A pair of motorcycle-riding assassins shot dead a Supreme Court judge yesterday who had imprisoned cronies of Indonesia's former dictator, Suharto. The killing was an ominous beginning for the new President, Megawati Sukarnoputri.
Syafiuddin Kartasasmita, 61, had presided over trials involving two of the most notorious figures of Suharto's "New Order" regime.
He sentenced the ex-president's son, Hutomo "Tommy" Suharto, last September for a multimillion- pound land swindle. He also gave a six-year prison sentence for corruption to Mohamad "Bob" Hasan, a close friend and former minister of Suharto who made millions from logging concessions he was awarded by the dictator.
Hasan is serving his time, but Tommy has been on the run since last November when he was to have been taken into custody. Rumours suggest he is still in the capital, but the family of the 79-year-old Suharto, who still lives quietly in central Jakarta, insists it has had no contact with him.
Tommy Suharto is something of a bogeyman in Jakarta. Despite the absence of any firm evidence, many Indonesians hold him responsible for a series of mysterious explosions in Jakarta over the past two years. On Sunday, scores of people were injured by bombs during morning services in two Jakarta churches.
Many people will also blame him for yesterday's assassination. Police said two motorbike riders forced Mr Kartasasmita's car to the roadside in a Jakarta suburb near his home. One of them shot him several times through the window. He died on the spot from wounds to the chest and head.
An unnamed witness said: "After the car hit a street stall, one guy got off from his motorcycle and shot four times at the driver."
Drive-by assassinations are almost unknown in Indonesia, where few people except members of the armed forces have access to firearms. The killing will increase fears that the forces of the corrupt New Order are taking advantage of Mrs Megawati's election to make a comeback.
Yesterday the outgoing president, Abdurrahman Wahid, who was humiliatingly impeached by parliament on Monday, claimed that the presidency was now under the control of the military. "You can see corruption will return," he said, before he took a flight to America where he will have medical tests. "They are now dividing the spoils – Indonesia will be looted. There will be no law and human rights will be [undermined]."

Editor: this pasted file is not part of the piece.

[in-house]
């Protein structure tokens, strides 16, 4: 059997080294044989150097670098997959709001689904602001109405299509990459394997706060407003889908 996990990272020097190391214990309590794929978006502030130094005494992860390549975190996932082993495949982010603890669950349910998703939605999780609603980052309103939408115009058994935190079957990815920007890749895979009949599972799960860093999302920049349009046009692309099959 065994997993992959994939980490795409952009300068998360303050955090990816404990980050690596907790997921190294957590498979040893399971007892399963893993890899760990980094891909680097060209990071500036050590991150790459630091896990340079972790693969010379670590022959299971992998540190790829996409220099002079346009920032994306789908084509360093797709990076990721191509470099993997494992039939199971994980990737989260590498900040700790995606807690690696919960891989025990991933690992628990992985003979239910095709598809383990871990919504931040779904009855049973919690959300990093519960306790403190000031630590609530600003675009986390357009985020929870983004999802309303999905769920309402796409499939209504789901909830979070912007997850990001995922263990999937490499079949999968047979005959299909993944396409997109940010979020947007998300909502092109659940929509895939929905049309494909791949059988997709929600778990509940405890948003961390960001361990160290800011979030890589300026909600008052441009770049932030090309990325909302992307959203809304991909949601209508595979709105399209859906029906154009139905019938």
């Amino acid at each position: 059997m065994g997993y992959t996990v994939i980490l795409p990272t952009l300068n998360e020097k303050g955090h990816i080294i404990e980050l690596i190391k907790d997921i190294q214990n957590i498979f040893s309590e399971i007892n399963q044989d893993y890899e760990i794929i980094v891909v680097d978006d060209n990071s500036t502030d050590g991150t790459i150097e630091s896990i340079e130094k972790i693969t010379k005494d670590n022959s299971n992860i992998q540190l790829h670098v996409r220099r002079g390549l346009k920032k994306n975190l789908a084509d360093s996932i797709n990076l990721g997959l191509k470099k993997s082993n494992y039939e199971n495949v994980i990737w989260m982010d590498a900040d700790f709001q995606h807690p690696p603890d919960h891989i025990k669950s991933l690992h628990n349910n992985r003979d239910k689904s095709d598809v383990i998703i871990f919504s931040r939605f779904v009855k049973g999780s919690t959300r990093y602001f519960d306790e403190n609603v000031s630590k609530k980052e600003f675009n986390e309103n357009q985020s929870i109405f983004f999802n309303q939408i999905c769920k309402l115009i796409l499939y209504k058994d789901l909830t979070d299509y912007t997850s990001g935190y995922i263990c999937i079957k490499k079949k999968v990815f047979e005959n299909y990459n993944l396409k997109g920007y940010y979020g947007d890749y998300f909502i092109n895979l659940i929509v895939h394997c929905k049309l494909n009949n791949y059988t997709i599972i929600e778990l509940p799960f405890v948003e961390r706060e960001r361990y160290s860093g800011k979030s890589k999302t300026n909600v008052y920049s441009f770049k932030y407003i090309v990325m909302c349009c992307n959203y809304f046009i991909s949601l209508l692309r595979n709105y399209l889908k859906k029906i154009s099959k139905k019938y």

Three days after the national assembly voted to replace him with Mrs Megawati, his vice-president and former friend, Mr Wahid addressed a cheering crowd of 2,000 supporters in Freedom Square in front of the palace. They sang patriotic songs and waved flags and banners denouncing the return of the New Order.
During the drawn-out process of impeachment, many people feared that Mr Wahid's removal would provoke a violent reaction from his followers, but the atmosphere yesterday was more one of celebration than anger.
"I will wage a struggle for the democratisation of Indonesia in a moral way," Mr Wahid told them. "I am proud of the fact that the territorial integrity of Indonesia was preserved."
Even before Mrs Megawati has moved into the presidential palace, she is under intense political pressure as she tries to balance the conflicting interests of the different parties that supported Mr Wahid's impeachment.
Her own Indonesian Democratic Party for Struggle (PDI-P) is a broad and divided grouping of democrats, nationalists and business associates of Mrs Megawati's husband, Taufiq Kiemas. But she is also indebted to the Muslim parties and to Golkar, the party of Suharto.
Yesterday, she won her first battle when Hamzah Haz, the leader of the biggest Muslim party, was elected as her Vice-President. In many ways they make an awkward team. A year ago, Mr Haz spoke out against her, insisting that a woman could never govern a predominantly Islamic nation such as Indonesia.
He has overcome his scruples and was regarded by the new President as preferable to the other candidate, Akbar Tandjung, a senior member of Golkar and a direct link to the New Order.
Now Mrs Megawati faces the task of choosing a cabinet, balancing the powerful figures from the past with ministers committed to reform.
"It's very hard to find clean people," said Laksamana Sukardi, a highly respected PDI-P member and a candidate for one of the economic ministries. "We've been under a corrupt regime for 32 years, and there are almost no adults who aren't corrupt."Reuse content